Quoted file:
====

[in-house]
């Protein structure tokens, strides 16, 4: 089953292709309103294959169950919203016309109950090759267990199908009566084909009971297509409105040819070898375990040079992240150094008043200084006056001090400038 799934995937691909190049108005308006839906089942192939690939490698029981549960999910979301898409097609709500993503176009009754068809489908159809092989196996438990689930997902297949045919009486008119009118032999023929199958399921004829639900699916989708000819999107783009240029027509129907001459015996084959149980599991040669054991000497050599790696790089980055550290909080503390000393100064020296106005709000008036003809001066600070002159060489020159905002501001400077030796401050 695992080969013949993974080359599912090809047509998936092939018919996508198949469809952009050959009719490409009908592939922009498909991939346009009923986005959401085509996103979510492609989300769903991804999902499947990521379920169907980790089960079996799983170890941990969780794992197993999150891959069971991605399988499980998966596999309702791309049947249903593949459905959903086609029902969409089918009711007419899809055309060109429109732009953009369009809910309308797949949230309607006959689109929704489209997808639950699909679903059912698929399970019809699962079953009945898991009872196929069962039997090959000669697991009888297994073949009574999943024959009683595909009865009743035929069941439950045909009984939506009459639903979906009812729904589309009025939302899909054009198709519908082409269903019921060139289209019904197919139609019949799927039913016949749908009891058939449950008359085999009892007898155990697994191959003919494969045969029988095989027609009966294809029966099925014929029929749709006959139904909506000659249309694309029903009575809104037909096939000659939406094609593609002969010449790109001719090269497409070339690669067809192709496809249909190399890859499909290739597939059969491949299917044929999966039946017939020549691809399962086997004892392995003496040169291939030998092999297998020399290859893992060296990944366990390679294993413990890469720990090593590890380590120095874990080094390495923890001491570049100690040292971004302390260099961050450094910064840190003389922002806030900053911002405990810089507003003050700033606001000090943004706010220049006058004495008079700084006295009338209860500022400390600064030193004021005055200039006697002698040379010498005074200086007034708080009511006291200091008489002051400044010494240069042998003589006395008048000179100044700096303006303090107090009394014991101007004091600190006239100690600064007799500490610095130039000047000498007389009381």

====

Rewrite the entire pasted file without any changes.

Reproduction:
[in-house]
């Protein structure tokens, strides 16, 4: 089953292709309103294959169950919203016309109950090759267990199908009566084909009971297509409105040819070898375990040079992240150094008043200084006056001090400038 799934995937691909190049108005308006839906089942192939690939490698029981549960999910979301898409097609709500993503176009009754068809489908159809092989196996438990689930997902297949045919009486008119009118032999023929199958399921004829639900699916989708000819999107783009240029027509129907001459015996084959149980599991040669054991000497050599790696790089980055550290909080503390000393100064020296106005709000008036003809001066600070002159060489020159905002501001400077030796401050 695992080969013949993974080359599912090809047509998936092939018919996508198949469809952009050959009719490409009908592939922009498909991939346009009923986005959401085509996103979510492609989300769903991804999902499947990521379920169907980790089960079996799983170890941990969780794992197993999150891959069971991605399988499980998966596999309702791309049947249903593949459905959903086609029902969409089918009711007419899809055309060109429109732009953009369009809910309308797949949230309607006959689109929704489209997808639950699909679903059912698929399970019809699962079953009945898991009872196929069962039997090959000669697991009888297994073949009574999943024959009683595909009865009743035929069941439950045909009984939506009459639903979906009812729904589309009025939302899909054009198709519908082409269903019921060139289209019904197919139609019949799927039913016949749908009891058939449950008359085999009892007898155990697994191959003919494969045969029988095989027609009966294809029966099925014929029929749709006959139904909506000659249309694309029903009575809104037909096939000659939406094609593609002969010449790109001719090269497409070339690669067809192709496809249909190399890859499909290739597939059969491949299917044929999966039946017939020549691809399962086997004892392995003496040169291939030998092999297998020399290859893992060296990944366990390679294993413990890469720990090593590890380590120095874990080094390495923890001491570049100690040292971004302390260099961050450094910064840190003389922002806030900053911002405990810089507003003050700033606001000090943004706010220049006058004495008079700084006295009338209860500022400390600064030193004021005055200039006697002698040379010498005074200086007034708080009511006291200091008489002051400044010494240069042998003589006395008048000179100044700096303006303090107090009394014991101007004091600190006239100690600064007799500490610095130039000047000498007389009381």